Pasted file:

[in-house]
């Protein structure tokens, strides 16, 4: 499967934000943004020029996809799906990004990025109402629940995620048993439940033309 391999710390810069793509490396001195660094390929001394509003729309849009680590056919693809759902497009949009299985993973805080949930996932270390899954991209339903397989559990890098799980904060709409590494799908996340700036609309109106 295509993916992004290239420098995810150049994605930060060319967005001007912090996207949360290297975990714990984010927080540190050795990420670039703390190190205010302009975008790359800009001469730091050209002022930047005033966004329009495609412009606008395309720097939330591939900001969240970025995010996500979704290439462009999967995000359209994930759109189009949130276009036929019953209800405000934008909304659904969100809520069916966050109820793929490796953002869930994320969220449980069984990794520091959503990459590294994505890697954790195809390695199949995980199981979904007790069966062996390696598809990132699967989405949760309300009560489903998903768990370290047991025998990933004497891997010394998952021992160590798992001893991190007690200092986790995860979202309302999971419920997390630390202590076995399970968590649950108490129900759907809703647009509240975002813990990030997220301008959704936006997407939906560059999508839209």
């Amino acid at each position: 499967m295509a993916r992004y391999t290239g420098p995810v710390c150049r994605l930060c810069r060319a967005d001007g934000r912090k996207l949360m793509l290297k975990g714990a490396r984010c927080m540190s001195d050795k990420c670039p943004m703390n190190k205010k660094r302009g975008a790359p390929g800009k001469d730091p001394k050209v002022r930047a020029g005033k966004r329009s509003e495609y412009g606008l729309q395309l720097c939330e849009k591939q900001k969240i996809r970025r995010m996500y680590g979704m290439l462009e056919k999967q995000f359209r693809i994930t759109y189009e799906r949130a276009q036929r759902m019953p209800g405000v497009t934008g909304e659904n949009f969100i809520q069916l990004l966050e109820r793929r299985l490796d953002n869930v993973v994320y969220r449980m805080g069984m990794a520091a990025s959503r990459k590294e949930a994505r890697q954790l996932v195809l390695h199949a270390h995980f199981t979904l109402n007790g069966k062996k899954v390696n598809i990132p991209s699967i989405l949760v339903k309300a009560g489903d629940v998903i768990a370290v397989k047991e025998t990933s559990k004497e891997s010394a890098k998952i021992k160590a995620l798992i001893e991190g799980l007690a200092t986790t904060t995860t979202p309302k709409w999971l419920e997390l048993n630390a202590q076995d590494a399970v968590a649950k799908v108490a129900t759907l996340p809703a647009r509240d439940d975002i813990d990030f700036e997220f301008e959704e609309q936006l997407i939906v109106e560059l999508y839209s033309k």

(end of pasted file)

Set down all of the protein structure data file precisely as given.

[in-house]
């Protein structure tokens, strides 16, 4: 499967934000943004020029996809799906990004990025109402629940995620048993439940033309 391999710390810069793509490396001195660094390929001394509003729309849009680590056919693809759902497009949009299985993973805080949930996932270390899954991209339903397989559990890098799980904060709409590494799908996340700036609309109106 295509993916992004290239420098995810150049994605930060060319967005001007912090996207949360290297975990714990984010927080540190050795990420670039703390190190205010302009975008790359800009001469730091050209002022930047005033966004329009495609412009606008395309720097939330591939900001969240970025995010996500979704290439462009999967995000359209994930759109189009949130276009036929019953209800405000934008909304659904969100809520069916966050109820793929490796953002869930994320969220449980069984990794520091959503990459590294994505890697954790195809390695199949995980199981979904007790069966062996390696598809990132699967989405949760309300009560489903998903768990370290047991025998990933004497891997010394998952021992160590798992001893991190007690200092986790995860979202309302999971419920997390630390202590076995399970968590649950108490129900759907809703647009509240975002813990990030997220301008959704936006997407939906560059999508839209």
């Amino acid at each position: 499967m295509a993916r992004y391999t290239g420098p995810v710390c150049r994605l930060c810069r060319a967005d001007g934000r912090k996207l949360m793509l290297k975990g714990a490396r984010c927080m540190s001195d050795k990420c670039p943004m703390n190190k205010k660094r302009g975008a790359p390929g800009k001469d730091p001394k050209v002022r930047a020029g005033k966004r329009s509003e495609y412009g606008l729309q395309l720097c939330e849009k591939q900001k969240i996809r970025r995010m996500y680590g979704m290439l462009e056919k999967q995000f359209r693809i994930t759109y189009e799906r949130a276009q036929r759902m019953p209800g405000v497009t934008g909304e659904n949009f969100i809520q069916l990004l966050e109820r793929r299985l490796d953002n869930v993973v994320y969220r449980m805080g069984m990794a520091a990025s959503r990459k590294e949930a994505r890697q954790l996932v195809l390695h199949a270390h995980f199981t979904l109402n007790g069966k062996k899954v390696n598809i990132p991209s699967i989405l949760v339903k309300a009560g489903d629940v998903i768990a370290v397989k047991e025998t990933s559990k004497e891997s010394a890098k998952i021992k160590a995620l798992i001893e991190g799980l007690a200092t986790t904060t995860t979202p309302k709409w999971l419920e997390l048993n630390a202590q076995d590494a399970v968590a649950k799908v108490a129900t759907l996340p809703a647009r509240d439940d975002i813990d990030f700036e997220f301008e959704e609309q936006l997407i939906v109106e560059l999508y839209s033309k």